Article 1

 The Sunday Times, 8 June 1997, p. 7 in the first section:

IT CAME from outer space. Now the very first X File is being reopened
as a new witness comes from out of the blue to testify that he saw the
body of an alien recovered from the wreckage of a flying saucer in the
New Mexico desert.

The "Roswell" incident has fascinated UFO researchers for 50 years. Now
Colonel Philip Corso, a retired American army officer, has written a
book in which he becomes the highest-ranking person to give evidence
that what crashed was not, as the Pentagon insisted, a high-altitude
balloon, but an alien spacecraft.

Britain's UFO spotters welcomed his testimony this week-end as fresh
evidence that Roswell actually happened, after losing credibility when
a film purporting to show the autopsy of the aliens was exposed by the
Sunday Times as a hoax. Sceptics, though, claim it is Corso who is now
full of hot air, pointing to the fact that he has kept quiet for half a
century only to come forward to cash in on the golden anniversary of
the incident which started the UFO craze.

(snip)---(Recapitulation of the Roswell events and nothing but the
well-known facts)---

In his book The Day After Roswell, Corso claims not only to have seen
an alien who had been killed in a crash but also to have examined the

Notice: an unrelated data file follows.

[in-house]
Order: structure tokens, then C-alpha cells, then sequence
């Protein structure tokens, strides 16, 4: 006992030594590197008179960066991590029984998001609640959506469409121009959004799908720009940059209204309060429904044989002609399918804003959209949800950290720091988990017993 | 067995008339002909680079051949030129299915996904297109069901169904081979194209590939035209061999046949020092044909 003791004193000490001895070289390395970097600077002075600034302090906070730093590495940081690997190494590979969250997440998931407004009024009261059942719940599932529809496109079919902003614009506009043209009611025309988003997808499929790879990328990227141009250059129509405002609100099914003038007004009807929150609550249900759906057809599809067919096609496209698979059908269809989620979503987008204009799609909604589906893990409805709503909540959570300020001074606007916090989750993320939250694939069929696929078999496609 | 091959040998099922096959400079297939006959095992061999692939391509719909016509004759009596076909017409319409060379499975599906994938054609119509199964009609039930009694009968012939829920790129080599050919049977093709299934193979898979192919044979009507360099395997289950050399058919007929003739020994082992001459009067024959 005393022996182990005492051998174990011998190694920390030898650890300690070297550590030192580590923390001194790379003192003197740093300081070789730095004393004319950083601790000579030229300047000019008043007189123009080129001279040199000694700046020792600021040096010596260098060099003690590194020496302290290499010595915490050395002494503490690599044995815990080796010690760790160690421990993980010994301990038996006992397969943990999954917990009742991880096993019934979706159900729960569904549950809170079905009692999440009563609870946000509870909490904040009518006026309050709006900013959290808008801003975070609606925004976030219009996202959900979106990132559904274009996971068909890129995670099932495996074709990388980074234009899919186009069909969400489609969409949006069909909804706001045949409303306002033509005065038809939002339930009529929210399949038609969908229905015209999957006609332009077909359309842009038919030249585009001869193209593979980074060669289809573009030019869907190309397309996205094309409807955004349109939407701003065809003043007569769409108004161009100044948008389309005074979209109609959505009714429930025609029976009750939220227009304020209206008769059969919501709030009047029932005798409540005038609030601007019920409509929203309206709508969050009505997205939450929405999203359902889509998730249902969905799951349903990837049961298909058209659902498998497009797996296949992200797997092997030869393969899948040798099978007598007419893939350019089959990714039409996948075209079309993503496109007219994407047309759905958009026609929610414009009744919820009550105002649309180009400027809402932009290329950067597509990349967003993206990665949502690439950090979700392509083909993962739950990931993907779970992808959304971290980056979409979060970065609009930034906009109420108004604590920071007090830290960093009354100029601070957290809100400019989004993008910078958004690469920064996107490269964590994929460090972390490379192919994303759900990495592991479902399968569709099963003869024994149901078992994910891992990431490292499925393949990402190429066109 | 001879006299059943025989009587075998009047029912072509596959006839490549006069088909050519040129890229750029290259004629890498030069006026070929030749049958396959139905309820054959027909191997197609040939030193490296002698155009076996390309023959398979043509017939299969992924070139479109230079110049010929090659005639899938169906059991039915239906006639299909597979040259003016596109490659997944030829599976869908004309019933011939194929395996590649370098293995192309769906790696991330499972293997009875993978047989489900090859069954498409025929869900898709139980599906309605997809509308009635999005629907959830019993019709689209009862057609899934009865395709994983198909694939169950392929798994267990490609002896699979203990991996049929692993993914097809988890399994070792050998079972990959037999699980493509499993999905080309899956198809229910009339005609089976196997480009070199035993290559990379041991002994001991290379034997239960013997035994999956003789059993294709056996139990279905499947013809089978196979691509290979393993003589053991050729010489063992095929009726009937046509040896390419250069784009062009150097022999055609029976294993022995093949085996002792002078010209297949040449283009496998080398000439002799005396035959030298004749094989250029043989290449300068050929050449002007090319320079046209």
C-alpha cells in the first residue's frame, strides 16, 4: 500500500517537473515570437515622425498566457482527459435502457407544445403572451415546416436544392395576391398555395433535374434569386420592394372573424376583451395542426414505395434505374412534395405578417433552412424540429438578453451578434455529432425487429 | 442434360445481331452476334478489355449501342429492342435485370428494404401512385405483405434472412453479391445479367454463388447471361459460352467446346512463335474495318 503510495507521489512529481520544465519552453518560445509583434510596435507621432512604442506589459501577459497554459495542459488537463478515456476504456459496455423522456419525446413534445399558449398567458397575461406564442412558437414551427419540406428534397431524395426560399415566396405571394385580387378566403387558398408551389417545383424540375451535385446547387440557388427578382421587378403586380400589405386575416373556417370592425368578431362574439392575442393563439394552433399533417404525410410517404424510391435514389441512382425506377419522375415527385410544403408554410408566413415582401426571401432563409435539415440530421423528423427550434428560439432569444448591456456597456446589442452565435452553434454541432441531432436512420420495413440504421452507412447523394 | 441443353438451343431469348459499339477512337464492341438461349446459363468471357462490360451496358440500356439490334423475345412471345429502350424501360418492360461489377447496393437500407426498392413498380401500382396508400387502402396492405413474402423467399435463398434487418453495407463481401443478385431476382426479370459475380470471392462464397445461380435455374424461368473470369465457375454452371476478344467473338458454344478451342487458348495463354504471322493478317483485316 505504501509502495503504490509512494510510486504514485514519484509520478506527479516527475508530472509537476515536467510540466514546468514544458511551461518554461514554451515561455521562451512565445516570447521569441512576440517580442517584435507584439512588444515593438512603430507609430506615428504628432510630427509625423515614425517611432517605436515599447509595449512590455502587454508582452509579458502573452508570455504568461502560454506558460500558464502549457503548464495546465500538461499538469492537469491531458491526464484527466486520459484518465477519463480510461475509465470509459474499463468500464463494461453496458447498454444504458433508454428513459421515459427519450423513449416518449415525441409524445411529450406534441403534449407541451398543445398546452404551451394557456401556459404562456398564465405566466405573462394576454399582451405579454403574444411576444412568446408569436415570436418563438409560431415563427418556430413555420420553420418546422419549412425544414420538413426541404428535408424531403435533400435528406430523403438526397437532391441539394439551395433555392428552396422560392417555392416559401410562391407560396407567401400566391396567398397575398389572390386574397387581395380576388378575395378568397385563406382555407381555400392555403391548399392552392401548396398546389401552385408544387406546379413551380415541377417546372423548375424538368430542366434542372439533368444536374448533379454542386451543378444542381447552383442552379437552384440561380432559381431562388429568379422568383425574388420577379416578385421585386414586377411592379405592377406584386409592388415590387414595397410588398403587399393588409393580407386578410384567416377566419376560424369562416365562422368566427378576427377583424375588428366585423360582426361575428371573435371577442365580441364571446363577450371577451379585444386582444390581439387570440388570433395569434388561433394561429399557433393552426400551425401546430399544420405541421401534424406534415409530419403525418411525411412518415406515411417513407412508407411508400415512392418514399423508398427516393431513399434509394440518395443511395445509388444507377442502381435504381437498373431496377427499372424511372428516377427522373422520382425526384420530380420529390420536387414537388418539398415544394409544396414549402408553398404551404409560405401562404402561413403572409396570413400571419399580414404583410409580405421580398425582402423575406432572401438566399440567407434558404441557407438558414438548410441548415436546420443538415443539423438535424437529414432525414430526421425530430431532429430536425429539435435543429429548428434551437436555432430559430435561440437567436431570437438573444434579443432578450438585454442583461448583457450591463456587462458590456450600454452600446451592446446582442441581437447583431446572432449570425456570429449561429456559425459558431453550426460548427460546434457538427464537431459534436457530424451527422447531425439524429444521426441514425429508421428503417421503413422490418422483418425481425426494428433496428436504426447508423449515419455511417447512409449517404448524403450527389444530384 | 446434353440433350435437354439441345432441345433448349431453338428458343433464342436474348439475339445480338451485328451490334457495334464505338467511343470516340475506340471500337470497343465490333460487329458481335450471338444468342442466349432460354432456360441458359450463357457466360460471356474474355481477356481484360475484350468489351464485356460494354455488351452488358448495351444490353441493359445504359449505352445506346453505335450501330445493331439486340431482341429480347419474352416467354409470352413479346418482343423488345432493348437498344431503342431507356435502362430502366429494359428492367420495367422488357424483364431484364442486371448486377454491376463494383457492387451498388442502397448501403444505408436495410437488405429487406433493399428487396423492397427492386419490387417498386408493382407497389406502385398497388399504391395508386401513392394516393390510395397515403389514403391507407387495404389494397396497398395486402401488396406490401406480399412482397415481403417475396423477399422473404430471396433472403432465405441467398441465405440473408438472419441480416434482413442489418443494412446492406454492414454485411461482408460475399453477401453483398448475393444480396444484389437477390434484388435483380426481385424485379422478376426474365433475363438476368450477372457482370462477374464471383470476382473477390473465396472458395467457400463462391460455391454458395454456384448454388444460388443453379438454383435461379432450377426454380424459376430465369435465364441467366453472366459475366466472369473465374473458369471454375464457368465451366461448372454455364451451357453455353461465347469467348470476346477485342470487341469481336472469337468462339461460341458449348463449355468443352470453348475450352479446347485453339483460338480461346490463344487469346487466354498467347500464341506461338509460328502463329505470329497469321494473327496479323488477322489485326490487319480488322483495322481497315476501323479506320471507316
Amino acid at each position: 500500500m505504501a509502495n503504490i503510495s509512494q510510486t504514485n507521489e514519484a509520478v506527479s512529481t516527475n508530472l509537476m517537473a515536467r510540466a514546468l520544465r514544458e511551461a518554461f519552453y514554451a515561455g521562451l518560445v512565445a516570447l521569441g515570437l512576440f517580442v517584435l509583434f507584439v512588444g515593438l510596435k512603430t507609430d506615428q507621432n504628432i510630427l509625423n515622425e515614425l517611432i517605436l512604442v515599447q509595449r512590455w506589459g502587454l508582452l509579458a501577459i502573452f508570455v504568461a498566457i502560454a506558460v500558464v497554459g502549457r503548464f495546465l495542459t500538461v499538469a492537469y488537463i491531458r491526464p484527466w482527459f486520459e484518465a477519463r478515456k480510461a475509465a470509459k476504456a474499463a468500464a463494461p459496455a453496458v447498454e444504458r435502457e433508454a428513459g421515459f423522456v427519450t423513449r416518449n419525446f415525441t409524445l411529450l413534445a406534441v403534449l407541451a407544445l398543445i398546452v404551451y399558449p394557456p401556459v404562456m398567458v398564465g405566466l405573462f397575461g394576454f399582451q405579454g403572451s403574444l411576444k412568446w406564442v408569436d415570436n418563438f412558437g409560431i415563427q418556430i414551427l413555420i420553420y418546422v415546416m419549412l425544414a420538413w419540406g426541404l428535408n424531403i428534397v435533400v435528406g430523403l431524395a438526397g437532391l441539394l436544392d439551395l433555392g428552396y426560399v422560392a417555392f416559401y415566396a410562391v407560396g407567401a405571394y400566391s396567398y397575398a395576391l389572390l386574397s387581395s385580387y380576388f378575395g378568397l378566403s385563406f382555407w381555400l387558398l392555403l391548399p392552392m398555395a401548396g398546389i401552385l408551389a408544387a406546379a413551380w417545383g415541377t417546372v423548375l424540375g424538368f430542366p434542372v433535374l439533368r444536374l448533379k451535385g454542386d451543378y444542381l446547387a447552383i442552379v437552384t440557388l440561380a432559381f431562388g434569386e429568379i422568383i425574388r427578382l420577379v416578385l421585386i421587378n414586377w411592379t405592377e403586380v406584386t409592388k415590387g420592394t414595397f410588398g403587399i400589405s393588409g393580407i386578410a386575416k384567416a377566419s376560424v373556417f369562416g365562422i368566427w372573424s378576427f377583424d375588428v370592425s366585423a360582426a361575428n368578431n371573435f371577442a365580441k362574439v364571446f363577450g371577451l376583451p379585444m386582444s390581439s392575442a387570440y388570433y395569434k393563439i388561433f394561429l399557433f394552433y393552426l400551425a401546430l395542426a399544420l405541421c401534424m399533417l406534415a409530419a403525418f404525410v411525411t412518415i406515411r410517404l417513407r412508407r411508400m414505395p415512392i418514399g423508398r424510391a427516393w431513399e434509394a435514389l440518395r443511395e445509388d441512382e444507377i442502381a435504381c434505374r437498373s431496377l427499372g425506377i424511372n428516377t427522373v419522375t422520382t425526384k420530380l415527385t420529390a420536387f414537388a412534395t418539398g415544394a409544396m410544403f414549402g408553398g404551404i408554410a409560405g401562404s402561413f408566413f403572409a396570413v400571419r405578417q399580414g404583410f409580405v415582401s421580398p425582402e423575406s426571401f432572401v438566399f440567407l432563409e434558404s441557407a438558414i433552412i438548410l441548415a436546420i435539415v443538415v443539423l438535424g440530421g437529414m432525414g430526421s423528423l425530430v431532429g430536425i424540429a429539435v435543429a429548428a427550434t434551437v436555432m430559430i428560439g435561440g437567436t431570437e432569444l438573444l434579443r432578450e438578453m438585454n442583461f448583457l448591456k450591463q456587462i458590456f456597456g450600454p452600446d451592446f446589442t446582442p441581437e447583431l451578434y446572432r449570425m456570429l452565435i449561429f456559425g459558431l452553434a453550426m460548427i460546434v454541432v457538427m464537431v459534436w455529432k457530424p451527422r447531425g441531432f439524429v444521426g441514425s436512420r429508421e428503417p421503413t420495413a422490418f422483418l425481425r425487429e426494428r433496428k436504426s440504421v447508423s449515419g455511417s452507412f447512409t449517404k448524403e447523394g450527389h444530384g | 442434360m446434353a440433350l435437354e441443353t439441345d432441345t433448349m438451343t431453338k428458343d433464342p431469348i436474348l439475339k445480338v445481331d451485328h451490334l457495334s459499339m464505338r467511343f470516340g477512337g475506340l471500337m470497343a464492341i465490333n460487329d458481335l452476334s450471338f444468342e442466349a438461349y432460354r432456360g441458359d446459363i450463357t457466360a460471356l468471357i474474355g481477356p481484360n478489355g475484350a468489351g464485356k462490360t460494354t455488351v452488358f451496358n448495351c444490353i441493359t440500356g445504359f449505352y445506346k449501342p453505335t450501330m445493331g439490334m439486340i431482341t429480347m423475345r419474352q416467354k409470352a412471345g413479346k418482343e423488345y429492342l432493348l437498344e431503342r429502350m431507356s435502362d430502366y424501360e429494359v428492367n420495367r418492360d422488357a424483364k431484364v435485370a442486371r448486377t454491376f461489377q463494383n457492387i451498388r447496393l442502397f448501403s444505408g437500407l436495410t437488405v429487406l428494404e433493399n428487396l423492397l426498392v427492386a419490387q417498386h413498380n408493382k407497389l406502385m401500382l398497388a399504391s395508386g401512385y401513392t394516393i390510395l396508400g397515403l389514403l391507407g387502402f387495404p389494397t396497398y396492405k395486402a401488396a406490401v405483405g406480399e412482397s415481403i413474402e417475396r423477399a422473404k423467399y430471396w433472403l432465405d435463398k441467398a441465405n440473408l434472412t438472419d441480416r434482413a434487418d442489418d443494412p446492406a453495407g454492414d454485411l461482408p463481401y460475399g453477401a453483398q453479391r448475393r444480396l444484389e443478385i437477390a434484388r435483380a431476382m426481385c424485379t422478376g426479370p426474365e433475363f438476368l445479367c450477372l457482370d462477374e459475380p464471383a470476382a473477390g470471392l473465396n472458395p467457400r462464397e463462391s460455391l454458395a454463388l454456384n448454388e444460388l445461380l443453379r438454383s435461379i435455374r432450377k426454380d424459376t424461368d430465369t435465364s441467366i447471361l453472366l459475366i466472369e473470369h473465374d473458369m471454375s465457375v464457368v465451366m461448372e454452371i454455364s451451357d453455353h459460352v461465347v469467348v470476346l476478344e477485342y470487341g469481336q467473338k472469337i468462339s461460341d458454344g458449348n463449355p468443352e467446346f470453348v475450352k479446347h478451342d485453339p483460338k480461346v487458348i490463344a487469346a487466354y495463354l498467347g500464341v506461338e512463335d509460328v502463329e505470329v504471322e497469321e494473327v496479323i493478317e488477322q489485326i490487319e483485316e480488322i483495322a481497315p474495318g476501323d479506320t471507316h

Pentagon's secret files on the incident. Corso says that the Pentagon
shipped the bodies of aliens to the Walter Reed hospital in Washington,
where autopsies were performed.

The space craft contained technology that baffled the Pentagon's best
scientists, says Corso. He claims parts of the spacecraft were
parcelled out to America's top defence companies and eventually led to
the development of fibre optics, night-vision equipment, lasers,
particle beams and integrated circuits.

The "massive cover-up" of the Roswell incident was not so much to keep
the secret of the aliens from the American people, he insists, but to
allow defence contractors to develop the new technologies without them
falling into the hands of the Russians. Ironically, the defence
contractors were told that the material had been stolen from the Soviet
Union.

Corso said: "Nobody wanted to come in second place in the silent,
unacknowledged alien-technology development race going on at the
Pentagon as each service quietly pursued its version of a secret
Roswell weapon."

Corso had joined the army in 1942 and served in intelligence in Europe.
Later, during the Korean War, he was on General Douglas MacArthur's
intelligence staff and for four years served on President Dwight
Eisenhower's national security staff.

He claims that while he was based at Fort Riley in Kansas in July 1947,
he became curious about a mysterious group of sealed boxes that had
been stored in a secure area. One night, armed with a torch, he prised
open one of the containers.

Inside, he says, was an astonishing sight: "The contents, enclosed in a
thick glass container, were submerged in a thick light blue liquid. At
first I thought it was a dead child they were shipping somewhere, but
this was no child."

"It was a 4ft human-shaped figure with arms, bizarre-looking
four-fingered hands - I didn't see a thumb - thin legs and feet, and an
over-sized incandescent lightbulb-shaped head that looked like it was
floating over a balloon gondola for a chin. I had the urge to touch the
pale grey skin. But I couldn't tell whether it was skin because it also
looked like a very thin one-piece head-to-toe fabric covering the
creature's flesh."

His account is similar to how others have previously imagined the